Focus modes are different DND profiles that you create for your various needs. They work under different preset conditions and have specific purposes. For example, when you’re asleep, you might not want to whitelist any apps. However, when you’re working, you’ll need to whitelist work apps, such as Slack, to receive notifications from your coworkers, while filtering out other distractions.
Whether you’re on iOS 15, iPadOS 15, or macOS 12 Monterey, there are modes already available for you. They’re inactive by default, but setting them up takes only a few clicks, thanks to Apple’s simple implementation. These Focus modes are:
- Driving — can optionally be automated based on CarPlay, car bluetooth connectivity, or detected motion.
- Fitness — can optionally be automated based on Apple Watch workouts.
- Gaming — can optionally be automated based on connected gaming controllers or when entering apps (games) of your own choosing.
- Sleep — connected to the Sleep schedule and Wind Down routine in the Health app.
Note that all available modes support Smart Activation, scheduling, location-based, and app-based automations.
If, for whatever reason, none of the available modes match the DND theme you’re going for, Apple gives you the option of Custom modes. What are Custom modes?
Think of a Custom mode as a blank canvas, and you’re the artist looking to design the perfect Focus mode that restores the peace of mind this restless world has stripped you from. What does it look like? What does it do? Should you allow that nosey aunt’s messages to come through? Maybe not. Apple provides you with the tools — how you use them is up to you.
Here are the things you can customize in a Custom mode:
- Its name.
- Its icon, out of 39 available ones.
- The color of the icon sand other buttons inside the mode’s settings, out of 10 available colors.
- Which people are whitelisted.
- If all, favorites, or no contacts can call you.
- Whether a second call from the same person within three minutes comes through.
- What apps are whitelisted and can notify you.
- If Time-Sensitive notifications can come through or not.
- Whether your on/off Focus status is shared with other apps, such as Messages.
- If notification badges are shown or hidden on Home Screen apps.
- Home Screen pages layouts and contents.
- Whether your Lock Screen is dimmed or not.
- If silenced notifications show on your Lock Screen or not.
- Scheduling and the advanced notifications we’ve discussed above.
Want more? You’re going to have to wait for “DND 3.0” but we’re sure the average user is more than satisfied with these options and customizations. As you’ve seen, Apple has taken the original DND to the next level with the introduction of Focus.
How to set up and use Focus
Whether you’re on an iPhone, iPad, or Mac, setting up Focus is a straightforward process.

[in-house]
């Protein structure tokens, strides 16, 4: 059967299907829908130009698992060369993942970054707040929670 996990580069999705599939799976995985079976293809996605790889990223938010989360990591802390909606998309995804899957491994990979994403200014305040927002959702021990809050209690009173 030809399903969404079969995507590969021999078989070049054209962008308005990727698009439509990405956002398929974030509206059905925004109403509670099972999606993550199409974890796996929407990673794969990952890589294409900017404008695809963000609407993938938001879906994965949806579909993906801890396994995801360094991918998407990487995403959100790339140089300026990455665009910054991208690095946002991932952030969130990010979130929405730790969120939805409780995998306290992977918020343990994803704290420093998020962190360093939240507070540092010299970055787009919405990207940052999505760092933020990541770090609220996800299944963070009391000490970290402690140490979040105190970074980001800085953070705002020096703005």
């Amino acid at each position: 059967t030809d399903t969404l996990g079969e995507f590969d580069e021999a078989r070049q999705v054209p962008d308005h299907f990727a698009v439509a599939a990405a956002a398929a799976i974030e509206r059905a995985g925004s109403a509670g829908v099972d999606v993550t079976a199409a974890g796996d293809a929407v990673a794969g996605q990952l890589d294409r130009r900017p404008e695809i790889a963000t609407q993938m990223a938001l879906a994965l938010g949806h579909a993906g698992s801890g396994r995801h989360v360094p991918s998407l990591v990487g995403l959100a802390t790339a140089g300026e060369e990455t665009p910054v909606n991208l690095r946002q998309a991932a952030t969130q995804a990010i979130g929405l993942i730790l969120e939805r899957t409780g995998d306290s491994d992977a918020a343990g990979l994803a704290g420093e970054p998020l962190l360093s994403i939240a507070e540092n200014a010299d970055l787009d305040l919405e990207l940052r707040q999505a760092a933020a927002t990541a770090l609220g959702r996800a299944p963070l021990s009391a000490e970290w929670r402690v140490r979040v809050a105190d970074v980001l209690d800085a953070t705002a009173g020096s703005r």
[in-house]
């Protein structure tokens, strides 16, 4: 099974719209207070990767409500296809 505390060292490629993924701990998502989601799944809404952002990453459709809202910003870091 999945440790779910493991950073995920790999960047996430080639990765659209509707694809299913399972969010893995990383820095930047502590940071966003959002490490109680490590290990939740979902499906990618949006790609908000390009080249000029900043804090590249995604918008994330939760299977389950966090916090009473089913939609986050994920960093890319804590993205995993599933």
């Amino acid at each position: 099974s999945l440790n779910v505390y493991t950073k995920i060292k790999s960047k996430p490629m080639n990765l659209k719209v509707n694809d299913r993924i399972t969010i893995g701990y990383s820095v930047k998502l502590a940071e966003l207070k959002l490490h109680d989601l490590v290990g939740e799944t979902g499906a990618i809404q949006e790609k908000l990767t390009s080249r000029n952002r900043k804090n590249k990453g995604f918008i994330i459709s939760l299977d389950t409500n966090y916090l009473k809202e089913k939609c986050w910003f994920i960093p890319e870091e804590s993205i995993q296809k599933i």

- Make sure you’re running iOS 15, iPadOS 15, or macOS 12.
- Go to the Settings app on iOS/iPadOS or System Preferences on macOS.
- Click on Focus.
- Turn on Share Across Devices (at the bottom of the screen) if it’s off and you want your Focus status to stay in sync between your updated Apple devices.
- Click on the plus sign (+) in the top right corner.
- Choose one of the available modes if what you’re aiming at happens to be one of them. If not, choose Custom mode at the top of the list.
- Once you choose an available mode, your device will then prompt you a few times regarding who and what apps are whitelisted and other settings revolving around the mode, such as automations. The prompts are very easy to go through and require no significant time. If you go for the Custom mode, you’ll start with an extra prompt to choose the name, icon, and color of your new mode.
- When you’re done with setting up one of the available modes or your custom mode, you’re ready to go.
- You can always head back to Focus settings to tweak your existing modes or create new ones. The possibilities are limitless!
- Focus modes can be quickly accessed from the Control Center by Haptic Touching the Focus toggle.
- Once set up on iPhone, iPad, or Mac, Focus modes can be toggled from the Control Center of the Apple Watch on watchOS 8 as well, and the on/off status is synced across all updated Apple devices.
Focus truly takes DND to the next level on iOS 15, iPadOS 15, macOS 12, and watchOS 8. It makes organizing your life a subconscious action, once you’re done with setting up Focus modes. They’ll just revolve around your workflows and routines, without you necessarily needing to interact with them.
This is the purpose of technology after all, serving us and revolving around our habits. It’s supposed to adapt to us and our lives, rather than us adapting to it. Focus is one example of how a well-implemented feature can become transparent, and run in the background while it serves its purpose.
What do you think of Focus on Apple’s latest operating systems? Do you think Focus is the most notable change of iOS 15, or is there another feature you’ve been enjoying more? Let us know in the comments section below.